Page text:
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Atlas V Rocket Launch Set For Thursday from Vandenberg Air Force Base

United Launch Alliance booster to carry National Reconnaissance Office payload plus CubeSats into space

The NROL-55 payload, encapsulated in a 4-meter diameter payload fairing, is transported so it can be mated to an Atlas V booster inside the Mobile Service Tower or MST at Vandenberg’s Space Launch Complex-3 in preparation for a planned launch attempt Thursday.
The NROL-55 payload, encapsulated in a 4-meter diameter payload fairing, is transported so it can be mated to an Atlas V booster inside the Mobile Service Tower or MST at Vandenberg’s Space Launch Complex-3 in preparation for a planned launch attempt Thursday. (United Launch Alliance photo)

A week after a milestone mission from the East Coast, United Launch Alliance will mark its 101st blastoff when an Atlas V rocket roars to life Thursday morning at Vandenberg Air Force Base.

Liftoff from Space Launch Complex-3 on South Base is planned for 5:49 a.m. The actual launch window, typically a much shorter time frame to get the spacecraft to the proper place in space, is top secret, but does not extend beyond 6:30 a.m.

“We are excited and ready to take on our first Atlas launch of 2015,” said Col. J. Christopher Moss, 30th Space Wing commander who also will be the launch decision authority. 

“Our team and mission partners have put a lot of hard work into preparing for this important mission for our nation.”

The 19-story-tall Atlas rocket will carry a National Reconnaissance Office spacecraft for a mission labeled NROL-55 into orbit as its primary cargo. Officials remain mum about details of the spy satellite, only saying it is for national security purposes.

More is known about the 13 small satellites, known as CubeSats, scheduled to hitch a ride as secondary cargo on the rocket aboard what the NRO calls the Government Rideshare Advanced Concepts Experiment, or GRACE.

The miniature spacecraft, sponsored by the NRO and NASA, will test assorted technology, officials said.

For instance, a CubeSat developed with NASA funding will evaluate the ability to point a small satellite accurately as it demonstrates data transfer by laser at rates of up to 200 megabytes per second — a factor of 100 increase over current high-end CubeSat communications systems. 

The NROL-55 payload, encapsulated in a 4-meter diameter payload fairing, is mated to an Atlas V booster inside the Mobile Service Tower or MST at Vandenberg’s Space Launch Complex-3 in preparation for a planned launch attempt Thursday. Click to view larger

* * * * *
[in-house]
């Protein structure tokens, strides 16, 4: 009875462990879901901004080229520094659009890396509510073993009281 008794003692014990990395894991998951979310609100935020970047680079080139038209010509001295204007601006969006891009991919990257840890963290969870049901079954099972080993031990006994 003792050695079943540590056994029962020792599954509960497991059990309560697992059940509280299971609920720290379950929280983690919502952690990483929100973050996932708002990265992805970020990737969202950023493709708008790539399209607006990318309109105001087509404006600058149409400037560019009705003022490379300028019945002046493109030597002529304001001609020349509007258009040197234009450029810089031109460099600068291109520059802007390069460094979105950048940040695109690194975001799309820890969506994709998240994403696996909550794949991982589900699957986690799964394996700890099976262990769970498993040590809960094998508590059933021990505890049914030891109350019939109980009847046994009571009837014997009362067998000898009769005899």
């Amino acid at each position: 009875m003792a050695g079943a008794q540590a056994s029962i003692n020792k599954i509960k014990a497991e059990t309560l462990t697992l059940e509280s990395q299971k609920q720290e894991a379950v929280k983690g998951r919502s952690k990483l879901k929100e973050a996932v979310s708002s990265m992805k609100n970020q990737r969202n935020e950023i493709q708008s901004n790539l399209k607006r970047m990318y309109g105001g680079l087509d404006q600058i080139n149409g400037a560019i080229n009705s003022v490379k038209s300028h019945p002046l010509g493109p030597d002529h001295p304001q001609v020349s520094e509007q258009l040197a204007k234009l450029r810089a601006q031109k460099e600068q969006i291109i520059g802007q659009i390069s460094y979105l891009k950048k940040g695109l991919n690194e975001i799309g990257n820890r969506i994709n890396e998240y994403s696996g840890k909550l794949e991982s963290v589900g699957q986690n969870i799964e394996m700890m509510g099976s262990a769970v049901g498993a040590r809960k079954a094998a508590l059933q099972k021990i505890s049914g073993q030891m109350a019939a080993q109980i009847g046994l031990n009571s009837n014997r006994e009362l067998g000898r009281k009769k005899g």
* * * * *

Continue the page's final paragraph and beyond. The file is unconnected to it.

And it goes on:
The NROL-55 payload, encapsulated in a 4-meter diameter payload fairing, is mated to an Atlas V booster inside the Mobile Service Tower or MST at Vandenberg’s Space Launch Complex-3 in preparation for a planned launch attempt Thursday. (United Launch Alliance photo)

The NASA-sponsored CubeSats will test new small satellite control and communications systems, Earth observations, amateur radio communications and an X-Band radio science transponder.

The CubeSats represent the first to be designed, built and operated by students in Alaska and the first from Native American tribal college students, NASA officials said.

United Launch Alliance, formed in 2006 as a joint venture of The Boeing Company and Lockheed Martin Corp. Atlas and Delta rocket manufacturing and launching operations, on Friday celebrated its 100th launch with the successful Atlas V departure from Cape Canaveral Air Force Station, Florida.

The rocket carried a communications satellite for Mexico.

Of the first 100 launches since ULA formed, 29 occurred from Vandenberg with the remainder flying from Florida. 

Weather-willing, Atlas V launches from Vandenberg are visible from around the Central Coast. 

SLC-3, which can be seen from several vantage points around the Lompoc Valley, is the most eastern launch facility visible looking toward South Base, south of Ocean Avenue.

Key off-base viewing sites include the peak of Harris Grade Road plus several spots around Vandenberg Village to watch as the rocket travels south away from the base.

Typically, beaches around South Base are closed for safety reasons related to rocket launches.

“A launch like this takes teamwork and dedication,” said Lt. Col. Eric Zarybnisky, 4th SLS commander. 

The 4th Space Launch Squadron is in charge of mission assurance and safety for the launch.

“Our mission assurance technicians and engineers have worked hand-in-hand with United Launch Alliance going over critical procedures and tasks to ensure this launch is a safe and successful one,” Zarybnisky said.

Noozhawk North County editor Janene Scully can be reached at .(JavaScript must be enabled to view this email address). Follow Noozhawk on Twitter: @noozhawk, @NoozhawkNews and @NoozhawkBiz. Connect with Noozhawk on Facebook.

The NROL-55 payload is mated to an Atlas V booster at Vandenberg’s Space Launch Complex-3 in preparation for a planned launch attempt Thursday. Click to view larger
The NROL-55 payload is mated to an Atlas V booster at Vandenberg’s Space Launch Complex-3 in preparation for a planned launch attempt Thursday. (United Launch Alliance photo)
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